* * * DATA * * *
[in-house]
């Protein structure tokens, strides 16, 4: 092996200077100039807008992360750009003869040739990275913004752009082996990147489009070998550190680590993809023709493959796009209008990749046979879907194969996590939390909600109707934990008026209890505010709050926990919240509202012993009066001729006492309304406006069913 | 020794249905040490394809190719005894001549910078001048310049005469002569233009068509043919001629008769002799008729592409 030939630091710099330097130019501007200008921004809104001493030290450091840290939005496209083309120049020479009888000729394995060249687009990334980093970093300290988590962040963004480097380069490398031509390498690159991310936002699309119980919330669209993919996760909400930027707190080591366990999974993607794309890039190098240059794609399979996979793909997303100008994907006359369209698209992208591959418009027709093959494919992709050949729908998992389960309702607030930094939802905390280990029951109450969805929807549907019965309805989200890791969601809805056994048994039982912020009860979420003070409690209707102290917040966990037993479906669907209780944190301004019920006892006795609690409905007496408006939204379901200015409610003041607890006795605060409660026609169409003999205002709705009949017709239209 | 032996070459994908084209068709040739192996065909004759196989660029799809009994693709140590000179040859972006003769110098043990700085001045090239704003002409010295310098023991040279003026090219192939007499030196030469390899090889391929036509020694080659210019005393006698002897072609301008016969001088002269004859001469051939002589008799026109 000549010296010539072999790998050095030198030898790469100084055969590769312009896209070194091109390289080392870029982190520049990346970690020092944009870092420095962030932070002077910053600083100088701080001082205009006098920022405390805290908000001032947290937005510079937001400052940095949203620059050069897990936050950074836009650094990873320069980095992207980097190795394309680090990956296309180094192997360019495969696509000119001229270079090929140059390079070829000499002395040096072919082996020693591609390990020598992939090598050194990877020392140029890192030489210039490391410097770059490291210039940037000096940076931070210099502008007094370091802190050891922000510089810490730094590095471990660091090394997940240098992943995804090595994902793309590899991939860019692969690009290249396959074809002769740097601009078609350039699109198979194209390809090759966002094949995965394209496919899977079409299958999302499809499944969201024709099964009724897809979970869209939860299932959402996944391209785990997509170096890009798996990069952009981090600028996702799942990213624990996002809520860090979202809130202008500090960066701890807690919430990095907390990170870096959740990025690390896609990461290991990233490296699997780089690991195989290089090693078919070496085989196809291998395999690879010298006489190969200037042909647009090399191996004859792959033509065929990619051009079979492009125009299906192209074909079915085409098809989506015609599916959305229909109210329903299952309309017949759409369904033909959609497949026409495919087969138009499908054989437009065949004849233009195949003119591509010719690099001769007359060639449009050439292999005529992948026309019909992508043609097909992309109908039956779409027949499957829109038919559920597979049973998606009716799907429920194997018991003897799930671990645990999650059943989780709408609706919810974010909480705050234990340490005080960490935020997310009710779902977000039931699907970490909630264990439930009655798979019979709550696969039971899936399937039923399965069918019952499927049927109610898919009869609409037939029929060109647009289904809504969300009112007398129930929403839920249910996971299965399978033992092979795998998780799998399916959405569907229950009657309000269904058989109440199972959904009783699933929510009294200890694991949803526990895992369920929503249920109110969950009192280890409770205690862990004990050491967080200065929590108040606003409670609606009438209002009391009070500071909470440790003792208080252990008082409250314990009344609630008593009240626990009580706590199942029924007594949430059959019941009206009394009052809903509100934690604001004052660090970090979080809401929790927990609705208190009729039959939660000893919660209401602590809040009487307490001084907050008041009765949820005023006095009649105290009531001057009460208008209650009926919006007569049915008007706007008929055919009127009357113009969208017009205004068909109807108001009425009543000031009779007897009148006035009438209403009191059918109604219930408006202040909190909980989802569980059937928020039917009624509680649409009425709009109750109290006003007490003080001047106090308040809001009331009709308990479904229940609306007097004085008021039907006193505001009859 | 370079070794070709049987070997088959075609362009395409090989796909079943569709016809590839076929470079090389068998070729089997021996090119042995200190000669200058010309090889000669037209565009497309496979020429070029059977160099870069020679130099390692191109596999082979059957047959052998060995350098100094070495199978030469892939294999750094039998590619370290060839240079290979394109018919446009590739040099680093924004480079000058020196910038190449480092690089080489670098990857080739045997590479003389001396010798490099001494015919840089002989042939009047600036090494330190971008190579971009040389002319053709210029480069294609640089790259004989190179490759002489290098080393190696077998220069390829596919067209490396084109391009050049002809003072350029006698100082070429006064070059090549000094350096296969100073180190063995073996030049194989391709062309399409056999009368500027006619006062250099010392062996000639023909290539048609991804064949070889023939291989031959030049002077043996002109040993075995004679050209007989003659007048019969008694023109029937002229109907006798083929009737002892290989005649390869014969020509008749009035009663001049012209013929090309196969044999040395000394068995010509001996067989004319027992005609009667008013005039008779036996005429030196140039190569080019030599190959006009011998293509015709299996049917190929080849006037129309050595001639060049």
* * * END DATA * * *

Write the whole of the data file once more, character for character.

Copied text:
[in-house]
């Protein structure tokens, strides 16, 4: 092996200077100039807008992360750009003869040739990275913004752009082996990147489009070998550190680590993809023709493959796009209008990749046979879907194969996590939390909600109707934990008026209890505010709050926990919240509202012993009066001729006492309304406006069913 | 020794249905040490394809190719005894001549910078001048310049005469002569233009068509043919001629008769002799008729592409 030939630091710099330097130019501007200008921004809104001493030290450091840290939005496209083309120049020479009888000729394995060249687009990334980093970093300290988590962040963004480097380069490398031509390498690159991310936002699309119980919330669209993919996760909400930027707190080591366990999974993607794309890039190098240059794609399979996979793909997303100008994907006359369209698209992208591959418009027709093959494919992709050949729908998992389960309702607030930094939802905390280990029951109450969805929807549907019965309805989200890791969601809805056994048994039982912020009860979420003070409690209707102290917040966990037993479906669907209780944190301004019920006892006795609690409905007496408006939204379901200015409610003041607890006795605060409660026609169409003999205002709705009949017709239209 | 032996070459994908084209068709040739192996065909004759196989660029799809009994693709140590000179040859972006003769110098043990700085001045090239704003002409010295310098023991040279003026090219192939007499030196030469390899090889391929036509020694080659210019005393006698002897072609301008016969001088002269004859001469051939002589008799026109 000549010296010539072999790998050095030198030898790469100084055969590769312009896209070194091109390289080392870029982190520049990346970690020092944009870092420095962030932070002077910053600083100088701080001082205009006098920022405390805290908000001032947290937005510079937001400052940095949203620059050069897990936050950074836009650094990873320069980095992207980097190795394309680090990956296309180094192997360019495969696509000119001229270079090929140059390079070829000499002395040096072919082996020693591609390990020598992939090598050194990877020392140029890192030489210039490391410097770059490291210039940037000096940076931070210099502008007094370091802190050891922000510089810490730094590095471990660091090394997940240098992943995804090595994902793309590899991939860019692969690009290249396959074809002769740097601009078609350039699109198979194209390809090759966002094949995965394209496919899977079409299958999302499809499944969201024709099964009724897809979970869209939860299932959402996944391209785990997509170096890009798996990069952009981090600028996702799942990213624990996002809520860090979202809130202008500090960066701890807690919430990095907390990170870096959740990025690390896609990461290991990233490296699997780089690991195989290089090693078919070496085989196809291998395999690879010298006489190969200037042909647009090399191996004859792959033509065929990619051009079979492009125009299906192209074909079915085409098809989506015609599916959305229909109210329903299952309309017949759409369904033909959609497949026409495919087969138009499908054989437009065949004849233009195949003119591509010719690099001769007359060639449009050439292999005529992948026309019909992508043609097909992309109908039956779409027949499957829109038919559920597979049973998606009716799907429920194997018991003897799930671990645990999650059943989780709408609706919810974010909480705050234990340490005080960490935020997310009710779902977000039931699907970490909630264990439930009655798979019979709550696969039971899936399937039923399965069918019952499927049927109610898919009869609409037939029929060109647009289904809504969300009112007398129930929403839920249910996971299965399978033992092979795998998780799998399916959405569907229950009657309000269904058989109440199972959904009783699933929510009294200890694991949803526990895992369920929503249920109110969950009192280890409770205690862990004990050491967080200065929590108040606003409670609606009438209002009391009070500071909470440790003792208080252990008082409250314990009344609630008593009240626990009580706590199942029924007594949430059959019941009206009394009052809903509100934690604001004052660090970090979080809401929790927990609705208190009729039959939660000893919660209401602590809040009487307490001084907050008041009765949820005023006095009649105290009531001057009460208008209650009926919006007569049915008007706007008929055919009127009357113009969208017009205004068909109807108001009425009543000031009779007897009148006035009438209403009191059918109604219930408006202040909190909980989802569980059937928020039917009624509680649409009425709009109750109290006003007490003080001047106090308040809001009331009709308990479904229940609306007097004085008021039907006193505001009859 | 370079070794070709049987070997088959075609362009395409090989796909079943569709016809590839076929470079090389068998070729089997021996090119042995200190000669200058010309090889000669037209565009497309496979020429070029059977160099870069020679130099390692191109596999082979059957047959052998060995350098100094070495199978030469892939294999750094039998590619370290060839240079290979394109018919446009590739040099680093924004480079000058020196910038190449480092690089080489670098990857080739045997590479003389001396010798490099001494015919840089002989042939009047600036090494330190971008190579971009040389002319053709210029480069294609640089790259004989190179490759002489290098080393190696077998220069390829596919067209490396084109391009050049002809003072350029006698100082070429006064070059090549000094350096296969100073180190063995073996030049194989391709062309399409056999009368500027006619006062250099010392062996000639023909290539048609991804064949070889023939291989031959030049002077043996002109040993075995004679050209007989003659007048019969008694023109029937002229109907006798083929009737002892290989005649390869014969020509008749009035009663001049012209013929090309196969044999040395000394068995010509001996067989004319027992005609009667008013005039008779036996005429030196140039190569080019030599190959006009011998293509015709299996049917190929080849006037129309050595001639060049």